While hanging out with the Dickcissel crowd, I turned my binoculars on an American Kestrel that was circling a distant tree. As I watched the falcon, a loud, bubbling whistle cut through the chorus of grassland birds. The unearthly quality of this strange song was unmistakable, and I pivoted to look for the singer as the music floated down from the sky. By the time I turned, the singer was nowhere to be seen, but a nearby birder said they’d seen a distant shorebird drop from the air and land among the tall grass. Shawangunk is a known breeding site for the unusual Upland Sandpiper, my old nemesis and the source of the weird whistling. I’d come looking for these miniature curlews in this area before finally seeing my lifer on Long Island last year, since it is one of the few remaining strongholds where they can be reliably encountered in the southern portion of the state. It was unfortunate that I didn’t get a visual of the bird’s flight display, but hearing that crazy performance was a sort of “audio lifer” experience.
It was hard to pry myself away from the grasslands when there were so many great birds to be seen and heard. I’m sure that if I’d stayed longer I would’ve found plenty more excitement with my fellow explorers. Alas, I had other plans for the morning and wanted to be back home by dinnertime. I bid farewell to those who I knew and began trudging back to the parking lot. A Killdeer flew overhead as warblers and flycatchers sang from the edge of the property near the path. The male Bobolinks continued to put on a show as I made my way out of the refuge, and one was kind enough to pose alongside the trail for a brief photo shoot. That was an exceedingly pleasant parting gift!
I turned my vehicle south once again, making a slight detour just before reaching the Jersey border. Visiting Sterling Forest State Park has become something of an annual tradition, and I decided to roll my rarity chase in with my yearly check-in at Ironwood Drive. Golden-winged Warbler songs reached my ears as soon as I stepped out of the car, but I still took pains to get a visual on the origin of each voice. With so many Blue-wings and hybrids here, you never know who might be responsible for a vocalization, no matter how promising it sounds. I connected with a few additional species that are expected in this forest edge habitat, including Yellow-billed Cuckoo, Indigo Bunting, and Broad-winged Hawk. Southerly specialties like Hooded and Cerulean Warblers joined Louisiana Waterthrushes and Yellow-throated Vireos in filling the hills with music. I even heard a Yellow-breasted Chat hooting and chuckling in the bushes along the trail. It was almost like I was back in West Virginia! Unfortunately, I also picked up a couple of ticks as I explored the power line cut, so I took care to check myself every time I passed through the foliage.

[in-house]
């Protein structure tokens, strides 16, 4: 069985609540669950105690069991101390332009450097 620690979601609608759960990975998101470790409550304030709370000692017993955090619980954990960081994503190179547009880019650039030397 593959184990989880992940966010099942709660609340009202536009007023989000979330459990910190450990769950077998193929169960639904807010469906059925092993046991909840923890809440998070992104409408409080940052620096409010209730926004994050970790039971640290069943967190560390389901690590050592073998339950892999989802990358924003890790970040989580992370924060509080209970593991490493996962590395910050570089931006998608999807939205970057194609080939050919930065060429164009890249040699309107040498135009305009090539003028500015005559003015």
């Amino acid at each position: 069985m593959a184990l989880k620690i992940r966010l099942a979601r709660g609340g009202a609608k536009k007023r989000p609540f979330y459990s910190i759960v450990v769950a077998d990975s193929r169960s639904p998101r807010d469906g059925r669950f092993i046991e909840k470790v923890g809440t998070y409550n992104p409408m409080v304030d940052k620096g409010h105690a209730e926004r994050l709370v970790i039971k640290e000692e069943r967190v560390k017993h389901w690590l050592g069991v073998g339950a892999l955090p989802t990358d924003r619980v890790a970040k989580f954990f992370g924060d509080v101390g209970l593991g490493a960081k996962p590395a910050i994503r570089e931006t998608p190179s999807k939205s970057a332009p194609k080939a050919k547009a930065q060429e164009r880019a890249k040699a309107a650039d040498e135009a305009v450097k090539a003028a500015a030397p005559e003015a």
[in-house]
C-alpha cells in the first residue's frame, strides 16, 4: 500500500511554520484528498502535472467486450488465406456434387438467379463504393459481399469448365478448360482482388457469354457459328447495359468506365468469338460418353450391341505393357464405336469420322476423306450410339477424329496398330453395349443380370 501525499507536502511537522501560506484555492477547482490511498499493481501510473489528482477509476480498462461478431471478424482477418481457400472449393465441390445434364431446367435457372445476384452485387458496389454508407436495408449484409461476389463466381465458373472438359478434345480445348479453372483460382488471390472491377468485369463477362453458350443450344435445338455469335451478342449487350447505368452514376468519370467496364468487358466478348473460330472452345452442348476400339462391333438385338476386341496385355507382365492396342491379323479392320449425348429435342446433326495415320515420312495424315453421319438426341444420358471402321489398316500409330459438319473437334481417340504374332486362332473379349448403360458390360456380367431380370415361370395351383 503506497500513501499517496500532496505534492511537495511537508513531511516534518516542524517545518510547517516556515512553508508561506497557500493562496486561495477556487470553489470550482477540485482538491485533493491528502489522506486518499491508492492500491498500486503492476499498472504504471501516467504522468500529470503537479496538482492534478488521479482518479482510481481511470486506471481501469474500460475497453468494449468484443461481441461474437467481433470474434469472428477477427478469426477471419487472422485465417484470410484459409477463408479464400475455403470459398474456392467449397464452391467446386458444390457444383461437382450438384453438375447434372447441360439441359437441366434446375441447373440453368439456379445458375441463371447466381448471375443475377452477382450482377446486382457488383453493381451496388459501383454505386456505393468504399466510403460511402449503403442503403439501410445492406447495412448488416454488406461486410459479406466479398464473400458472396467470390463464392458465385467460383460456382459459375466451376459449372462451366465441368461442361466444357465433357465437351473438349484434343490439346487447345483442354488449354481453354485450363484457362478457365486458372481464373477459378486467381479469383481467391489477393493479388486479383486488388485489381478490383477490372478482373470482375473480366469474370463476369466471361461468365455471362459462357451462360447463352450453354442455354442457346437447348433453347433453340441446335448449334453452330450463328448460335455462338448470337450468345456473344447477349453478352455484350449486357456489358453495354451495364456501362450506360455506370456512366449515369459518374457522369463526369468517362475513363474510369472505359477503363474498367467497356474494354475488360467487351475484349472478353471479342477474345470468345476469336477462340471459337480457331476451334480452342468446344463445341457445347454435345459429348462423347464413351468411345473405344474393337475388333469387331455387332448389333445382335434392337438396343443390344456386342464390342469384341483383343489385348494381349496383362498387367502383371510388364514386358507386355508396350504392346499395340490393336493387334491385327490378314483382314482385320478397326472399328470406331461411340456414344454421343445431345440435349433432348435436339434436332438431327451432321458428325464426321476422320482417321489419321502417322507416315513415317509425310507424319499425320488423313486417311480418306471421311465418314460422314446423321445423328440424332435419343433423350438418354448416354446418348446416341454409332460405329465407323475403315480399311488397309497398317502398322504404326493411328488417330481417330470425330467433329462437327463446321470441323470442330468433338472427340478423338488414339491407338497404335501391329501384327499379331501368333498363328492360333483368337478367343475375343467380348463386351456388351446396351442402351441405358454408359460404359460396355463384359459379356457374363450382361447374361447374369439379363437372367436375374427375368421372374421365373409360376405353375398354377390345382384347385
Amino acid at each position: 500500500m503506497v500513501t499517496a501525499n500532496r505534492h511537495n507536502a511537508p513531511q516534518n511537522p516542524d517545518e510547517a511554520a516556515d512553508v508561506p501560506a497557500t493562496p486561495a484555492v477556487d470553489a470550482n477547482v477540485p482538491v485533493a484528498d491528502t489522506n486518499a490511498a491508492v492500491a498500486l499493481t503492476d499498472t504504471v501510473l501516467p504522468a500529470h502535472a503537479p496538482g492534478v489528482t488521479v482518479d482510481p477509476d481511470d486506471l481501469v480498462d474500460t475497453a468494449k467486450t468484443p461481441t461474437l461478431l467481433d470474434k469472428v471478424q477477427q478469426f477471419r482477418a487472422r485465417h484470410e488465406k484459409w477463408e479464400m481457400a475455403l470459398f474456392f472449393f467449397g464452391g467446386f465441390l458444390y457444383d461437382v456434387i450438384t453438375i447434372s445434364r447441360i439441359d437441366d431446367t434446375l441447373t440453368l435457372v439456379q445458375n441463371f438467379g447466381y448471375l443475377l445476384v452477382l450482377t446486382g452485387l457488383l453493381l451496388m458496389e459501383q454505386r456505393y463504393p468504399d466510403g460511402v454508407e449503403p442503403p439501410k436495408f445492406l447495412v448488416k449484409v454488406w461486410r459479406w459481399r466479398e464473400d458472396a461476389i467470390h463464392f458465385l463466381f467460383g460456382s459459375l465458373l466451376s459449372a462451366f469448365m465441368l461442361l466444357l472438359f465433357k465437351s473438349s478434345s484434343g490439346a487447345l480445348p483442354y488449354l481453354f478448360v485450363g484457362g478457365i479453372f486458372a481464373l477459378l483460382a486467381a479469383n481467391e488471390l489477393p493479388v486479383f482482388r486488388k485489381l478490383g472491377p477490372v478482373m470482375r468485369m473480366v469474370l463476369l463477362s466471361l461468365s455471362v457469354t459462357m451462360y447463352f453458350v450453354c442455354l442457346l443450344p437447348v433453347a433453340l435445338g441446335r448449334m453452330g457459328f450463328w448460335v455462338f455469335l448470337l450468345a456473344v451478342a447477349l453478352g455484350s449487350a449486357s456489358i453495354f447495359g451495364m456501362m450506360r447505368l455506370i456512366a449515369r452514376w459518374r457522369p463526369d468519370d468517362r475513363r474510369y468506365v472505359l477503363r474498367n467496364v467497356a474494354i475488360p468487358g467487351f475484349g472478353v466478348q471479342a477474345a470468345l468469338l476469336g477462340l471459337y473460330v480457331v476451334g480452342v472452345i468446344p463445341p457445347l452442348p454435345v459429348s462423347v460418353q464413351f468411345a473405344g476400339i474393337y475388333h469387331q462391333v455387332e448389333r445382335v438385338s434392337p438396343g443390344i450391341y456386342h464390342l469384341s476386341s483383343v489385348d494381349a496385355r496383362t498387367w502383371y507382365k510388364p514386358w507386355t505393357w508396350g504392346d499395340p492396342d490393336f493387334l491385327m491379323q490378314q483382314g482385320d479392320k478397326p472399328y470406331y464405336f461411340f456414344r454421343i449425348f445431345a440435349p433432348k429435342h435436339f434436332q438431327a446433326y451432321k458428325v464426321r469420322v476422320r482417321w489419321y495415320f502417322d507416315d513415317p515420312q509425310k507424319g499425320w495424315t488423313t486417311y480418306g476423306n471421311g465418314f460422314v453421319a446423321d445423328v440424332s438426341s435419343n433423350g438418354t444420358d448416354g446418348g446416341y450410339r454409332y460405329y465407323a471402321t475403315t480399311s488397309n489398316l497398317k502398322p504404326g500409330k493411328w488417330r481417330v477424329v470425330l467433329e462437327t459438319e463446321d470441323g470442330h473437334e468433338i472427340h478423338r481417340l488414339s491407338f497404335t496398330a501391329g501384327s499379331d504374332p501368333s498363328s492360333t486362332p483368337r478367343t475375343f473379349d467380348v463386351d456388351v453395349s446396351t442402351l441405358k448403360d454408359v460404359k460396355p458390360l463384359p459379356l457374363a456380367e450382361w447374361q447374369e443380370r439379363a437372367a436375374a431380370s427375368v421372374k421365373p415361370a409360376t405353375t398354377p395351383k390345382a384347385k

A handful each of Blue-winged, Golden-winged, and hybrid “Brewster’s” Warblers showed themselves as they sang in the treetops. These males were hard at work defending territory and attracting mates, though the mixed-parentage individuals showed that at least some of the females have a weakness for a foreign accent.
Last spring, my efforts to satisfactorily photograph Golden-winged Warblers ended in failure. These fidgety, flitting songbirds are difficult picture subjects, and the shadowy lighting in this leafy, sun-dappled habitat makes quality camera work a challenge. Today, I was treated to several male Goldens who were content to deliver their performances from high perches without zipping around from branch to branch. Although I found myself wishing for a longer lens, a tripod, and a better eye for composition, I was still pleased with the opportunity to take identifiable pics of the handsome little birds.
Lots of other birders were out and about on the trails at Ironwood, and I made sure to point them in the direction of interesting and unusual species. After letting visiting nature walkers know about the chat, the hybrids, and the cooperative Golden-wings, I took my leave of Sterling Forest and began the journey south once more. My late May trips to the near upstate are usually one of the high points of my birding year, and this outing was no exception. The Appalachian forest and grassland specialties that I found really brightened up my weekend, and the charming little Henslow’s Sparrow was a long-awaited addition to my life list. Memorial Day Weekend did not disappoint!
Year List Update, May 28 – 298 Species (+ Bobolink, Henslow’s Sparrow, Dickcissel, Upland Sandpiper, Golden-winged Warbler, Broad-winged Hawk)